Google appoints Proctor & Gamble exec Maile Carnegie to local MD role

Google appoints Proctor & Gamble exec Maile Carnegie to local MD role

Google has appointed Procter & Gamble Australia managing director Maile Carnegie as its new Australian head, replacing former MD Nick Leeder who’s off to head up Google in France.

The appointment marks a radical shift in hiring strategy for the search giant. The last two local chiefs have been media bosses. Leeder was deputy COO at News Digital Media, while Karim Temsamani joined from Fairfax.

Coming from the consumer goods giant, Carnegie has no apparent background in leading a technology company. However, in a recent interview with LeadingCompany, Carnegie stressed that at Procter & Gamble, “innovation is part of our lifeblood”.

Carnegie has spent 22 years at Proctor & Gamble.

The CEO of media-buying agency OMG, Leigh Terry, tells LeadingCompany that while he hasn’t dealt directly with Carnegie, she has a reputation as being “phenomenally bright”.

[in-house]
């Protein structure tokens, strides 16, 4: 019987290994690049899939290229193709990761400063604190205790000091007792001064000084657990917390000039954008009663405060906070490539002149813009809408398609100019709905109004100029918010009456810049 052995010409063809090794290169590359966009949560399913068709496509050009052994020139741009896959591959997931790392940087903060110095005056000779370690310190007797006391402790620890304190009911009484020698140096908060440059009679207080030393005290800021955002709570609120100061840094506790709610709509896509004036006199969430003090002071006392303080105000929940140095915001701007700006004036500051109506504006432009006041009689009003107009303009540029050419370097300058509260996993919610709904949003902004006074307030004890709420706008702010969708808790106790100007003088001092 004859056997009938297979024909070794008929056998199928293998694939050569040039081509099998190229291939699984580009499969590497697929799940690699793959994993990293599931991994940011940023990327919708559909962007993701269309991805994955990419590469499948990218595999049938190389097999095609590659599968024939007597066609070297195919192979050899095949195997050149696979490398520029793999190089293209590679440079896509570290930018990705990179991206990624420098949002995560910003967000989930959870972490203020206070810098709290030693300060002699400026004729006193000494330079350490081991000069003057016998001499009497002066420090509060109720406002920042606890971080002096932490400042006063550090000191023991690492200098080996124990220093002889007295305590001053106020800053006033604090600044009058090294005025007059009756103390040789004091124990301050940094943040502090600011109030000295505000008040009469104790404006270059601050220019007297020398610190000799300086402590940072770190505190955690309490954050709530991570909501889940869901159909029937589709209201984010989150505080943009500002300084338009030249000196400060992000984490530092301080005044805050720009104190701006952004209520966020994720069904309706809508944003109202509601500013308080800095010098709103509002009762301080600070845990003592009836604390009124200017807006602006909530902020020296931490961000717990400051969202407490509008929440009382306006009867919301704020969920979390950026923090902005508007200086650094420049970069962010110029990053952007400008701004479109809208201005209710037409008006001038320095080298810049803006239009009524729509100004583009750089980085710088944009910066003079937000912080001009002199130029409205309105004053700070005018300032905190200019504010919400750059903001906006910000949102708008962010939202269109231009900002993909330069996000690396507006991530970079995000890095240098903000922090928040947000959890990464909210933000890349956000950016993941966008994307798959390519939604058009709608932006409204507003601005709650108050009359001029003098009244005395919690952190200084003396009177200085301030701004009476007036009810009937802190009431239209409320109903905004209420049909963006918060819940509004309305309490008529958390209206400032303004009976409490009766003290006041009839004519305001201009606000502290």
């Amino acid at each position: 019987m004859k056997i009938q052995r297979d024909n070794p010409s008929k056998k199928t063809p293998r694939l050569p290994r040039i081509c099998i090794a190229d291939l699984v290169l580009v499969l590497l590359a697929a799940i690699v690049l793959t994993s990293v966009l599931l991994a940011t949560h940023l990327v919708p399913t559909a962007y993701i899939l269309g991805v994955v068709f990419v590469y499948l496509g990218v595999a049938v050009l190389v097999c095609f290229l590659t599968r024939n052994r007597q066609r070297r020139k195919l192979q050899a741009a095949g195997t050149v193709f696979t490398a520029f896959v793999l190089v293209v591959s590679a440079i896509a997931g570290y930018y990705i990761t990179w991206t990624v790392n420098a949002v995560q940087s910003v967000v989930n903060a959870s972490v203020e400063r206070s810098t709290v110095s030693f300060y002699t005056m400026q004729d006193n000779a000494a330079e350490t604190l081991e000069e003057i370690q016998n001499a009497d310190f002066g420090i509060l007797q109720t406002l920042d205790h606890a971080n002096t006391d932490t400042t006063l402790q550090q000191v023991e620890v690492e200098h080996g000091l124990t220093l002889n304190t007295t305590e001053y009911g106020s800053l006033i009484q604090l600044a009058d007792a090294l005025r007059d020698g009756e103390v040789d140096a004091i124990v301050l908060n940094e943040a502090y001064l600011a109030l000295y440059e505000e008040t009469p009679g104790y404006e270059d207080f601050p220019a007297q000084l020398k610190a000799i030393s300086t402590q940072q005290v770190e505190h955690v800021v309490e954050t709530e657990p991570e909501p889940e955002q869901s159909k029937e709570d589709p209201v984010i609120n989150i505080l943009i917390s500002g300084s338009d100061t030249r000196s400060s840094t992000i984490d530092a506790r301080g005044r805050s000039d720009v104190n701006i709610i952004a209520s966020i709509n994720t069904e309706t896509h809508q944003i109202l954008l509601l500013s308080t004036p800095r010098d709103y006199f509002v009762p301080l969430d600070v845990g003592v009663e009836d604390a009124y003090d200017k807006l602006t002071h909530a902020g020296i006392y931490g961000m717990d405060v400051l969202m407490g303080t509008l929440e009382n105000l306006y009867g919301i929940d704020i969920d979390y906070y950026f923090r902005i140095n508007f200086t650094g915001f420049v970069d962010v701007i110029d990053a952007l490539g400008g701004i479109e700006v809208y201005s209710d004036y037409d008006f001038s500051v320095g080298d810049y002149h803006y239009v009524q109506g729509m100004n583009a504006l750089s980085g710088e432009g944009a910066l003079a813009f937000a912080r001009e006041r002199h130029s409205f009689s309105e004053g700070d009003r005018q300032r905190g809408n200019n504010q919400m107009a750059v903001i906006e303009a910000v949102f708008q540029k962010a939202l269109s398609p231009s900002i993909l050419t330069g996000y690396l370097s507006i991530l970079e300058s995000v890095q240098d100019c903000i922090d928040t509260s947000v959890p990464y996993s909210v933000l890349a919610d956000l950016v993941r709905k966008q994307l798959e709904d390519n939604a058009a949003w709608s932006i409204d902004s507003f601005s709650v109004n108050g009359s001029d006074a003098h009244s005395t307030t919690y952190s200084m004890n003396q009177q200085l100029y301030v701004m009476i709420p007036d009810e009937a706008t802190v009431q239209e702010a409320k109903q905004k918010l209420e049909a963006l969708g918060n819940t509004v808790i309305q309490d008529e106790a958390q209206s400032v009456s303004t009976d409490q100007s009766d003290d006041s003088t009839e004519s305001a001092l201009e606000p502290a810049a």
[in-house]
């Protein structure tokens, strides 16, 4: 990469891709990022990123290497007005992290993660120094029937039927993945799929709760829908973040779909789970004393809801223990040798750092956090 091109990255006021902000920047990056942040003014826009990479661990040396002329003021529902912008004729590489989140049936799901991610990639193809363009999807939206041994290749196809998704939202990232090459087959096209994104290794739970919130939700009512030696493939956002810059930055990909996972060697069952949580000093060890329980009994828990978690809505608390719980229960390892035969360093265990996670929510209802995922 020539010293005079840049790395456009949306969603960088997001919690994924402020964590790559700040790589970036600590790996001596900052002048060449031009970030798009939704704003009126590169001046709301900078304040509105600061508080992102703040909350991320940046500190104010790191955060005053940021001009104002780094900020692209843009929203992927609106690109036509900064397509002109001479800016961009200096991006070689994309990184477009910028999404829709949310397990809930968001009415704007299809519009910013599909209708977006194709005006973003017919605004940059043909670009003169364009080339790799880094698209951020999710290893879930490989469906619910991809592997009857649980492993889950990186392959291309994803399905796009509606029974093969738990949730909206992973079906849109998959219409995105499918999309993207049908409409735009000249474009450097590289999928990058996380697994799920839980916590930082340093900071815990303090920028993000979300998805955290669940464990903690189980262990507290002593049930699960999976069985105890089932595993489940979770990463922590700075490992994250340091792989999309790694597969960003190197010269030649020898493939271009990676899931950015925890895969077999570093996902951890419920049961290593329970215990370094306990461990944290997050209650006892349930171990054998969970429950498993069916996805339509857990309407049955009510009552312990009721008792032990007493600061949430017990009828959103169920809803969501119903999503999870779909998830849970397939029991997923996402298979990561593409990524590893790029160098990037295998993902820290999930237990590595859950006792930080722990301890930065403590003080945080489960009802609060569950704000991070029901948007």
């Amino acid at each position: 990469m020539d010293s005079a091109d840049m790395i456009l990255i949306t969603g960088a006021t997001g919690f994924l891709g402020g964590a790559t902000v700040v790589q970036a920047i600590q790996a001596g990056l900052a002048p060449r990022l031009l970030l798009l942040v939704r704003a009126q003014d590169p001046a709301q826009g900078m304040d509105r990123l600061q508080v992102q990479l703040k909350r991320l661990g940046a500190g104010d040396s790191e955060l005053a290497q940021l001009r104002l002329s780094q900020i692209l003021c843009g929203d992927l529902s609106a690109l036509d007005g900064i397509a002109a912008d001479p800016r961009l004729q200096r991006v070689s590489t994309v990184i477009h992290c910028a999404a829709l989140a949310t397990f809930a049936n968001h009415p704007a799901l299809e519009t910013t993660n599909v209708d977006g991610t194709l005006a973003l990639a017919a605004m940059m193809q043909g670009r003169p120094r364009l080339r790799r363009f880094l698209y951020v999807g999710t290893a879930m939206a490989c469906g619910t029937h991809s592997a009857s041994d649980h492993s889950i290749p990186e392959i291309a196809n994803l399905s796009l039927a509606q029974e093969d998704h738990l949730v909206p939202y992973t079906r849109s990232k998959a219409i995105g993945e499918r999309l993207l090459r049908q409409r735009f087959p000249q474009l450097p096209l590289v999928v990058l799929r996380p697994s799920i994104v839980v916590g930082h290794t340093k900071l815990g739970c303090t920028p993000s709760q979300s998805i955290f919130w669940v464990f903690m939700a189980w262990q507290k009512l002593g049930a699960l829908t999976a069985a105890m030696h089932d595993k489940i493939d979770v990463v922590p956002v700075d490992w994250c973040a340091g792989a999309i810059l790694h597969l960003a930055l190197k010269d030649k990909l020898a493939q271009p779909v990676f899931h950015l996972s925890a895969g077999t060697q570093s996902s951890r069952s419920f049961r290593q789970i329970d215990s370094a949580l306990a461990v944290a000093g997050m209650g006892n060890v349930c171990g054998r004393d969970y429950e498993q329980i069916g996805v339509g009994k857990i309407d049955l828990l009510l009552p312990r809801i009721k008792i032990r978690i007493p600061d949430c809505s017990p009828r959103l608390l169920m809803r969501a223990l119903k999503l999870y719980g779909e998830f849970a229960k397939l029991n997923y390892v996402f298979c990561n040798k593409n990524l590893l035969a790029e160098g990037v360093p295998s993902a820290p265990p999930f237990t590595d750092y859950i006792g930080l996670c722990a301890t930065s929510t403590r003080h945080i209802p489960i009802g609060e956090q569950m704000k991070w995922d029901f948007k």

“People say she’s very ‘with it’, and I think that’s required of any leadership role, particularly one such as this where you’re working with such a diverse team.”

Terry says the fact that Carnegie doesn’t come from a media background is a clear sign that Google plans to engage more directly with CEOs and marketing directors in Australia.

“She’s somebody who’s been with Procter & Gamble for 20 years, in both marketing and management roles. She’ll have the experience to speak far more directly to CEOs and marketing directors about Google and its plans, which is very good from an advertising perspective.”

Carnegie is a keen advocate of women in leadership, particularly when it comes to childcare.

“As a percentage of after-tax income, childcare is incredibly expensive,” she said. “When you look at the numbers and where women’s participation falls off, it is typically around childbearing age. The cost and affordability of childcare is a disproportionate barrier.

Carnegie said that Procter & Gamble was very careful about how it supported new parents in the workforce, which meant 90% of women who went on maternity leave at the consumer goods giant returned to work at the company.

“I very much take advantage of flexible work practices,” Carnegie said. “It doesn’t mean I don’t work, but it enables me to better balance commitments with my husband.”

Carnegie will begin her new role at Google on June 15.


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